There was no closure for us.  We had no idea why this had happened, if it would continue or what to expect.  We were told the seizures were not causing brain injury and the only way we would know if there were problems is if Koan began to miss developmental milestones. So, we began to watch and wait.  The seizures proved to be really difficult to control, but that’s another story.  

Koan’s Story — Part 3

The Barnum Boys: Tiber and Koan.

Koan was born on September 13th, 2007:  a Wednesday evening.  Just like Tiber, it was a quick labor.  When Jeri got home from work that day (around 5:00 PM) she let me know she was having some contractions.  She wasn’t overly concerned with these symptoms.  After all, Koan’s due date was not until early October and we had gone through false labors before.  But, just to be safe we packed up Sydney and Tiber (aged 8 and 6 respectively) and drove to the St. Luke’s maternity center to have her examined.

We got to the hospital around 6:00 PM.  Koan was born before 7:00 PM.  The labor went so quickly that he was delivered by a nurse.  The on-call physician was at the other hospital, Mercy, and could not make the drive over in time.  A side from how quickly it happened, there was nothing really remarkable about Koan’s birth.  Everything seemed fine — ten fingers, ten toes, etc…  He looked perfect.  And, while he didn’t cry a lot right away, he did eventually cry.  He ate.  He slept.  We thought everything was great.  We called family and celebrated.

Koan came home that Friday.  On Saturday, we hosted a number of friends to watch the Iowa vs Iowa State football game.  I recall holding and trying to feed Koan as the Hawkeyes lost on a last second field goal in Ames.  During the game, a friend commented on how dramatic and frequently Koan would stretch and yawn.  He would reach a hand above his head and turn his head to the side and yawn. I had seen that several times since he was born and by Saturday I had grown accustomed to it — it was just normal behavior for Koan.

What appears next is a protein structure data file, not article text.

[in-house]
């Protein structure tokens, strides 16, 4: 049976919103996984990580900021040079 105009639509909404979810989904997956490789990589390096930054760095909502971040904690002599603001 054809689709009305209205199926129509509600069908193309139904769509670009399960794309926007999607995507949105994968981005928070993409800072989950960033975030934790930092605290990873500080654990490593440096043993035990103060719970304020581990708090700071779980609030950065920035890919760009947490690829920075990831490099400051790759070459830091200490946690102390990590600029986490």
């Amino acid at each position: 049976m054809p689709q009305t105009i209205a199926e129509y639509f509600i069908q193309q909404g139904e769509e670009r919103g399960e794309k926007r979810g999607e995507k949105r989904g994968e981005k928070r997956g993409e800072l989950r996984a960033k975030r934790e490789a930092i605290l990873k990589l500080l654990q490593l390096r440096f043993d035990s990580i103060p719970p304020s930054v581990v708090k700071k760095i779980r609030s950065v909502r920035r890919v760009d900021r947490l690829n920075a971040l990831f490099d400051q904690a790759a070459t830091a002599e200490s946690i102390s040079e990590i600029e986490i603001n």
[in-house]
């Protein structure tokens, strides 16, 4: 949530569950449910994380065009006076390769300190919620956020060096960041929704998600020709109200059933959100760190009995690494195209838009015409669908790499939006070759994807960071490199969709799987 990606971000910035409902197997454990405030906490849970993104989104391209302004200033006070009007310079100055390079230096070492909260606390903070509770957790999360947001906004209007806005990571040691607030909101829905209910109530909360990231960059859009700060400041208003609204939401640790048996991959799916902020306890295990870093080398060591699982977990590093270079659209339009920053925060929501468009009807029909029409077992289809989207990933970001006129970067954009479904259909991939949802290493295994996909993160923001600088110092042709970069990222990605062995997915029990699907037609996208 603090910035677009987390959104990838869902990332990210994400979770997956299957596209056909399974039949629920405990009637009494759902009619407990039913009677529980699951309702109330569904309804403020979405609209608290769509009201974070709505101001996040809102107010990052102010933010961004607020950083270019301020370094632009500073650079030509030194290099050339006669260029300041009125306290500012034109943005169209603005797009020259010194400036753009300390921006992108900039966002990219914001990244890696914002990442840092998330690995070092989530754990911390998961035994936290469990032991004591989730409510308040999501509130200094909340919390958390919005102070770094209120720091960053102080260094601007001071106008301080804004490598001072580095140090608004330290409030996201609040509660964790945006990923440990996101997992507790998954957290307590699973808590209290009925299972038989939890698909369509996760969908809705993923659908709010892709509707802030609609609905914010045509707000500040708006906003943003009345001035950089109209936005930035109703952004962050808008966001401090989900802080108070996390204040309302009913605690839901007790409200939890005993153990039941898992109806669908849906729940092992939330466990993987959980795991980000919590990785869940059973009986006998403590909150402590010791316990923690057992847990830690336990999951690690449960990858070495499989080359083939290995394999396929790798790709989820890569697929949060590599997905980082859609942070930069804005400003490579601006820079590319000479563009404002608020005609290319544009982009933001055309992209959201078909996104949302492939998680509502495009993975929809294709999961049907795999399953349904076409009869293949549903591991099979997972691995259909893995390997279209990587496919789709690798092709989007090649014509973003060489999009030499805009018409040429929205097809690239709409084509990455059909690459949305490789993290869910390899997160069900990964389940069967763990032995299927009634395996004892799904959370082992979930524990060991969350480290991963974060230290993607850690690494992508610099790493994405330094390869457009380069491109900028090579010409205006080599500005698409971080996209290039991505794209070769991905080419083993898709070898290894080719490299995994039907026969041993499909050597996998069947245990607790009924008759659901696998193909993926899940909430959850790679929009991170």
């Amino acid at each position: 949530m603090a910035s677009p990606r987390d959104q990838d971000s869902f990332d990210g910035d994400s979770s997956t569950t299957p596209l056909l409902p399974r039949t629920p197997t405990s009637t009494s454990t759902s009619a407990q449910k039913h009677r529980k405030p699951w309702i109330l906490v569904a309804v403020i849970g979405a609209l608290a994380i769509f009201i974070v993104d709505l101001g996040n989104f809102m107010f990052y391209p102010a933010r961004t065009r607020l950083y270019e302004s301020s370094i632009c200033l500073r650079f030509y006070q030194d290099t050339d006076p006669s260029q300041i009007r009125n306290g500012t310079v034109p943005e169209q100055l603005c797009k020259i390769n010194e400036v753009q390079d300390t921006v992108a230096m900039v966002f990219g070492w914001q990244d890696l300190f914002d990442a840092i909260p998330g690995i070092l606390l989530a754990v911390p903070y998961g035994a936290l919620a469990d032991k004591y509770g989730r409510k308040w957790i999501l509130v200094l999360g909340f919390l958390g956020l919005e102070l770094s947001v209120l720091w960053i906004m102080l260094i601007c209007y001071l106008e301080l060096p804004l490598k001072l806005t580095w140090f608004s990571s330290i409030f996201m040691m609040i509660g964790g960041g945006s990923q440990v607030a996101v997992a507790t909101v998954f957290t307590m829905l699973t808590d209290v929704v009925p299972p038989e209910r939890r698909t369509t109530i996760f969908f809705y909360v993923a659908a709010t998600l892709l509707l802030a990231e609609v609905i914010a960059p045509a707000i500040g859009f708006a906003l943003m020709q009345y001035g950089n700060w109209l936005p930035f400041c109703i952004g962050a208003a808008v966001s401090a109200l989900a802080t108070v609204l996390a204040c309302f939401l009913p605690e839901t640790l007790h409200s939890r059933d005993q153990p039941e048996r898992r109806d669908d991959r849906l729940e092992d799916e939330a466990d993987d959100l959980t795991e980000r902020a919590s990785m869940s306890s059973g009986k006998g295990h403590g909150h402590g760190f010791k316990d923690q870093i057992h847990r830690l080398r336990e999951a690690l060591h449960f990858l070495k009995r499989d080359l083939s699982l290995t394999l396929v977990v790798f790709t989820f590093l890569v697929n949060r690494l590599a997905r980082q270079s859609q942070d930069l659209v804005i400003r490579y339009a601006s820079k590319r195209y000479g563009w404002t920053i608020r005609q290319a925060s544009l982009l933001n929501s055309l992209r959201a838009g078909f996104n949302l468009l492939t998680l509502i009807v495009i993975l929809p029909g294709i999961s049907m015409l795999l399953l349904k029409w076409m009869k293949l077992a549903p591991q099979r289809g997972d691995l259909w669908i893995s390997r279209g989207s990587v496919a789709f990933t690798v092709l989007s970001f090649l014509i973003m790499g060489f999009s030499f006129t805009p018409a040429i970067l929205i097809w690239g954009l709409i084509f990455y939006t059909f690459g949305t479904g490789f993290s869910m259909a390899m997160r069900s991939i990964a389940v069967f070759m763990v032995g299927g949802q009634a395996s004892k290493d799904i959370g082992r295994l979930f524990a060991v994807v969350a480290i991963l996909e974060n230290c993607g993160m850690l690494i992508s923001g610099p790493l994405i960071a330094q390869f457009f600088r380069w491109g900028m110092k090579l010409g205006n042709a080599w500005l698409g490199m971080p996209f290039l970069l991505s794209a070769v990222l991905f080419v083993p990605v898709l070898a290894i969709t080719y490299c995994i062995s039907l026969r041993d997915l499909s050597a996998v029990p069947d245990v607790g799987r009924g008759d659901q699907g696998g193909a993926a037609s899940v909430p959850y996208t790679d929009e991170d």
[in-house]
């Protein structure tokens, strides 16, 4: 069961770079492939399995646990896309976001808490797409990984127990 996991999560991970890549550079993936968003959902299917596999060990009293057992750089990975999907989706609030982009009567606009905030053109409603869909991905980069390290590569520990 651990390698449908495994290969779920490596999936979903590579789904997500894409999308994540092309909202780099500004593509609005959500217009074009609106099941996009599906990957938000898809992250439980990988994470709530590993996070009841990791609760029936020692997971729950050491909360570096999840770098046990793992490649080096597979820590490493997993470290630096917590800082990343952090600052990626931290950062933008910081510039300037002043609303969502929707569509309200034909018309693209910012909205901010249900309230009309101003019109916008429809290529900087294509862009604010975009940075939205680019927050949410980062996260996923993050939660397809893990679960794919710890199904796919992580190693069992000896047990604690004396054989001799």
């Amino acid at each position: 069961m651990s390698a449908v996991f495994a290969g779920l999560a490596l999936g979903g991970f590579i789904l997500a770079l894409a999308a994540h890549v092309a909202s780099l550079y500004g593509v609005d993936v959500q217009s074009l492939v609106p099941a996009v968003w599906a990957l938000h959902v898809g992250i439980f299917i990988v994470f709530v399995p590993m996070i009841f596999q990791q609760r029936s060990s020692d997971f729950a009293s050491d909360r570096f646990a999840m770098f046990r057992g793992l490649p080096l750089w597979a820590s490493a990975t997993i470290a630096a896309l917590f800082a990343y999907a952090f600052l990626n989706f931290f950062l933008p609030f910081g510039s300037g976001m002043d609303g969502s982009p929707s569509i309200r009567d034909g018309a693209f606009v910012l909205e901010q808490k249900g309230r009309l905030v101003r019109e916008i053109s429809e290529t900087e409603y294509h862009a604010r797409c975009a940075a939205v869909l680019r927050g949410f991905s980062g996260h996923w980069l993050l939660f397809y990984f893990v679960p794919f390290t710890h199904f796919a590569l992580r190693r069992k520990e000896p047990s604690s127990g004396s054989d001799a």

On Sunday, a nurse came for a home visit.  This was the standard follow up visit to see how everything was going.  As far as we could tell, all was well.  Koan didn’t love to eat like our other kids, but he was waking and sleeping, pooping and peeing as we would expect.  So, again, we thought everything was fine.  As part of the routine visit, the nurse weighed Koan.  He wasn’t adding weight.  And, while it’s not unusual for a child to backslide a little in weight after coming home, the nurse thought it would be good for us to bring him back to the hospital for a routine examination.  Jeri and I thought this sounded prudent, so we let the nurse setup an appointment back at St. Luke’s for the following day, Monday.